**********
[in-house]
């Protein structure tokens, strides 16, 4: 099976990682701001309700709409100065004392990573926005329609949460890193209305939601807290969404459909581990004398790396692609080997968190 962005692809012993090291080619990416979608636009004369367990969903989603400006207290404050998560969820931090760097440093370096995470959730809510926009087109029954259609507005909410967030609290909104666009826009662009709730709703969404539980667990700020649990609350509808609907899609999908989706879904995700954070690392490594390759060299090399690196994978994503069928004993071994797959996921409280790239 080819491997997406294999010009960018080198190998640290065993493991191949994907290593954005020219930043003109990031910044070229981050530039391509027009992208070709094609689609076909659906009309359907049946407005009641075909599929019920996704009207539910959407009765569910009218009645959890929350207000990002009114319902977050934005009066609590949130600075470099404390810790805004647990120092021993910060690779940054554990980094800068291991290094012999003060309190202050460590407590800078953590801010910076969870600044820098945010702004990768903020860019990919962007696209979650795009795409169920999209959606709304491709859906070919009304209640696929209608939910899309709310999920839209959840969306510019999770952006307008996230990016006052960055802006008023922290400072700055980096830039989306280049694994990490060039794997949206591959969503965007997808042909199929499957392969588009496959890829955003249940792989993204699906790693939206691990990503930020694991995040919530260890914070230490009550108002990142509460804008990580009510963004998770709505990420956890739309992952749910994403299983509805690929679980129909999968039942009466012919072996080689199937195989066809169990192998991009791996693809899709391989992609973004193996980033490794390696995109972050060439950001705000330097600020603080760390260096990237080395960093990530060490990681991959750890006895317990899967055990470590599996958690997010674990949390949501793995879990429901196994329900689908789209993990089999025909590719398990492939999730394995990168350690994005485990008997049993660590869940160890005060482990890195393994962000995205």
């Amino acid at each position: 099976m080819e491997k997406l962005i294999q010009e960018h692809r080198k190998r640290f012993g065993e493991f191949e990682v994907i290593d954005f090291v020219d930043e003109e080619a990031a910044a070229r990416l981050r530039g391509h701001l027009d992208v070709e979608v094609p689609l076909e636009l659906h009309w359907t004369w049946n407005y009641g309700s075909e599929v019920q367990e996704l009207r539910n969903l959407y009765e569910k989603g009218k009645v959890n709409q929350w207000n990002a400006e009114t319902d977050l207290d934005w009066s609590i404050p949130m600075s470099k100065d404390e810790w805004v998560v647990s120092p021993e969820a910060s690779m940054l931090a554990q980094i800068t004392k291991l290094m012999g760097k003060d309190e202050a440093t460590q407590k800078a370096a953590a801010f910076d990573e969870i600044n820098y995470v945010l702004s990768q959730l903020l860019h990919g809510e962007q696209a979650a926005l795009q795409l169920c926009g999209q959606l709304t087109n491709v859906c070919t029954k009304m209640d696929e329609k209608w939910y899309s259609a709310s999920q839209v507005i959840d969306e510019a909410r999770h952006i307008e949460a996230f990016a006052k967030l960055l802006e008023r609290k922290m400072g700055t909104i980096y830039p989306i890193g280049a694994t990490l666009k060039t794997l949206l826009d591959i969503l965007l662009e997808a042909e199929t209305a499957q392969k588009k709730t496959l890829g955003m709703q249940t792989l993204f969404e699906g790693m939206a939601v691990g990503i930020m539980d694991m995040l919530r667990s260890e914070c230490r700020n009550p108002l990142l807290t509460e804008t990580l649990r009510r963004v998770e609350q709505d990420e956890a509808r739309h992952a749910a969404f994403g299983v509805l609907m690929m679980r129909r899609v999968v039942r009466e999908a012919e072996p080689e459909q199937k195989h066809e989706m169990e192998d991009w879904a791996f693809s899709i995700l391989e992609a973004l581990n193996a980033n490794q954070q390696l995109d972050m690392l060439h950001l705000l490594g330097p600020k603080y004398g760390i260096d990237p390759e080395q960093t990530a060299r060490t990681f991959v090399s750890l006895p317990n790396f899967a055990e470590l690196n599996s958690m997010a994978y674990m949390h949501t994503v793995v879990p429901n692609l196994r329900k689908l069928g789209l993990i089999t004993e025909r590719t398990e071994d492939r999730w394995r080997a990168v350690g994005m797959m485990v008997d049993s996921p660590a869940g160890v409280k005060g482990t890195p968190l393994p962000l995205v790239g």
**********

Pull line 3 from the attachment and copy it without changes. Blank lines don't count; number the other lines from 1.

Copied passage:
């Amino acid at each position: 099976m080819e491997k997406l962005i294999q010009e960018h692809r080198k190998r640290f012993g065993e493991f191949e990682v994907i290593d954005f090291v020219d930043e003109e080619a990031a910044a070229r990416l981050r530039g391509h701001l027009d992208v070709e979608v094609p689609l076909e636009l659906h009309w359907t004369w049946n407005y009641g309700s075909e599929v019920q367990e996704l009207r539910n969903l959407y009765e569910k989603g009218k009645v959890n709409q929350w207000n990002a400006e009114t319902d977050l207290d934005w009066s609590i404050p949130m600075s470099k100065d404390e810790w805004v998560v647990s120092p021993e969820a910060s690779m940054l931090a554990q980094i800068t004392k291991l290094m012999g760097k003060d309190e202050a440093t460590q407590k800078a370096a953590a801010f910076d990573e969870i600044n820098y995470v945010l702004s990768q959730l903020l860019h990919g809510e962007q696209a979650a926005l795009q795409l169920c926009g999209q959606l709304t087109n491709v859906c070919t029954k009304m209640d696929e329609k209608w939910y899309s259609a709310s999920q839209v507005i959840d969306e510019a909410r999770h952006i307008e949460a996230f990016a006052k967030l960055l802006e008023r609290k922290m400072g700055t909104i980096y830039p989306i890193g280049a694994t990490l666009k060039t794997l949206l826009d591959i969503l965007l662009e997808a042909e199929t209305a499957q392969k588009k709730t496959l890829g955003m709703q249940t792989l993204f969404e699906g790693m939206a939601v691990g990503i930020m539980d694991m995040l919530r667990s260890e914070c230490r700020n009550p108002l990142l807290t509460e804008t990580l649990r009510r963004v998770e609350q709505d990420e956890a509808r739309h992952a749910a969404f994403g299983v509805l609907m690929m679980r129909r899609v999968v039942r009466e999908a012919e072996p080689e459909q199937k195989h066809e989706m169990e192998d991009w879904a791996f693809s899709i995700l391989e992609a973004l581990n193996a980033n490794q954070q390696l995109d972050m690392l060439h950001l705000l490594g330097p600020k603080y004398g760390i260096d990237p390759e080395q960093t990530a060299r060490t990681f991959v090399s750890l006895p317990n790396f899967a055990e470590l690196n599996s958690m997010a994978y674990m949390h949501t994503v793995v879990p429901n692609l196994r329900k689908l069928g789209l993990i089999t004993e025909r590719t398990e071994d492939r999730w394995r080997a990168v350690g994005m797959m485990v008997d049993s996921p660590a869940g160890v409280k005060g482990t890195p968190l393994p962000l995205v790239g």